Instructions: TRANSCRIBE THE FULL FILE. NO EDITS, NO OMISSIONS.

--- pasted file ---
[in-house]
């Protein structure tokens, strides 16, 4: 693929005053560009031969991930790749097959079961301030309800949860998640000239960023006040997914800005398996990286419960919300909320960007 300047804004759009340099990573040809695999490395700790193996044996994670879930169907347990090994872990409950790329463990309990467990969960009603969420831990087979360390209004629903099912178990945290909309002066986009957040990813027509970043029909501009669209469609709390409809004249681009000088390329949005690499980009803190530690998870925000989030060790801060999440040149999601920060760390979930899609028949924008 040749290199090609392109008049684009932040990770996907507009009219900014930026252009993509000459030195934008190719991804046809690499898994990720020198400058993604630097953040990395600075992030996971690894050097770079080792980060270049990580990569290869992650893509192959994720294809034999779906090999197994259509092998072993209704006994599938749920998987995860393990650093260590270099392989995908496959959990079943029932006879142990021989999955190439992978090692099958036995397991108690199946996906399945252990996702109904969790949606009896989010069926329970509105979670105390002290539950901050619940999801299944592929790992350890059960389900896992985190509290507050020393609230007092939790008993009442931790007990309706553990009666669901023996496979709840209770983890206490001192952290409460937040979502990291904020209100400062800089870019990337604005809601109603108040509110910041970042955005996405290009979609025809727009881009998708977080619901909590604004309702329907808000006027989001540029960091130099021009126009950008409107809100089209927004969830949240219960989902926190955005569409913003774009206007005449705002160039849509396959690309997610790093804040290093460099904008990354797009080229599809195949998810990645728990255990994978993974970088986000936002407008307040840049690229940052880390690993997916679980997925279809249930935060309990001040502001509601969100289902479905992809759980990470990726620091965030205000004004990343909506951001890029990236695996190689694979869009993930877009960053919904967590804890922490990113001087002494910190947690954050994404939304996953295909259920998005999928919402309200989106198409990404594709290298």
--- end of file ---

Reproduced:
[in-house]
């Protein structure tokens, strides 16, 4: 693929005053560009031969991930790749097959079961301030309800949860998640000239960023006040997914800005398996990286419960919300909320960007 300047804004759009340099990573040809695999490395700790193996044996994670879930169907347990090994872990409950790329463990309990467990969960009603969420831990087979360390209004629903099912178990945290909309002066986009957040990813027509970043029909501009669209469609709390409809004249681009000088390329949005690499980009803190530690998870925000989030060790801060999440040149999601920060760390979930899609028949924008 040749290199090609392109008049684009932040990770996907507009009219900014930026252009993509000459030195934008190719991804046809690499898994990720020198400058993604630097953040990395600075992030996971690894050097770079080792980060270049990580990569290869992650893509192959994720294809034999779906090999197994259509092998072993209704006994599938749920998987995860393990650093260590270099392989995908496959959990079943029932006879142990021989999955190439992978090692099958036995397991108690199946996906399945252990996702109904969790949606009896989010069926329970509105979670105390002290539950901050619940999801299944592929790992350890059960389900896992985190509290507050020393609230007092939790008993009442931790007990309706553990009666669901023996496979709840209770983890206490001192952290409460937040979502990291904020209100400062800089870019990337604005809601109603108040509110910041970042955005996405290009979609025809727009881009998708977080619901909590604004309702329907808000006027989001540029960091130099021009126009950008409107809100089209927004969830949240219960989902926190955005569409913003774009206007005449705002160039849509396959690309997610790093804040290093460099904008990354797009080229599809195949998810990645728990255990994978993974970088986000936002407008307040840049690229940052880390690993997916679980997925279809249930935060309990001040502001509601969100289902479905992809759980990470990726620091965030205000004004990343909506951001890029990236695996190689694979869009993930877009960053919904967590804890922490990113001087002494910190947690954050994404939304996953295909259920998005999928919402309200989106198409990404594709290298």